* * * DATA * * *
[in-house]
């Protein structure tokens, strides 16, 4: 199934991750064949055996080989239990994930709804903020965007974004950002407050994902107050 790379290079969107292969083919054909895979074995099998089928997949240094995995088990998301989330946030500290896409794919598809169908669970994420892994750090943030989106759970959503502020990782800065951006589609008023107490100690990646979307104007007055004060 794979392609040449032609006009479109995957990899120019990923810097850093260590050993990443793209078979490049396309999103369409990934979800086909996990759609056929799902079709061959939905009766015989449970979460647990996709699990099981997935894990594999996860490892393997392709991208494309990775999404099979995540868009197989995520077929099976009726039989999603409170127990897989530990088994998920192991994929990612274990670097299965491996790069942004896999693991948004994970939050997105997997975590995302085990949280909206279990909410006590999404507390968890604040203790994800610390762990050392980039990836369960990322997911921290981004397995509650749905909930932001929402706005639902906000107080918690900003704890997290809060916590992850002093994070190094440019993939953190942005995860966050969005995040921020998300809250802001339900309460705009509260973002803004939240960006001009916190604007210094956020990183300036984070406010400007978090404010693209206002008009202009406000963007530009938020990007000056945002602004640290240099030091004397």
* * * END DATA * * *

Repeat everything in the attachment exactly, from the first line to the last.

[in-house]
């Protein structure tokens, strides 16, 4: 199934991750064949055996080989239990994930709804903020965007974004950002407050994902107050 790379290079969107292969083919054909895979074995099998089928997949240094995995088990998301989330946030500290896409794919598809169908669970994420892994750090943030989106759970959503502020990782800065951006589609008023107490100690990646979307104007007055004060 794979392609040449032609006009479109995957990899120019990923810097850093260590050993990443793209078979490049396309999103369409990934979800086909996990759609056929799902079709061959939905009766015989449970979460647990996709699990099981997935894990594999996860490892393997392709991208494309990775999404099979995540868009197989995520077929099976009726039989999603409170127990897989530990088994998920192991994929990612274990670097299965491996790069942004896999693991948004994970939050997105997997975590995302085990949280909206279990909410006590999404507390968890604040203790994800610390762990050392980039990836369960990322997911921290981004397995509650749905909930932001929402706005639902906000107080918690900003704890997290809060916590992850002093994070190094440019993939953190942005995860966050969005995040921020998300809250802001339900309460705009509260973002803004939240960006001009916190604007210094956020990183300036984070406010400007978090404010693209206002008009202009406000963007530009938020990007000056945002602004640290240099030091004397």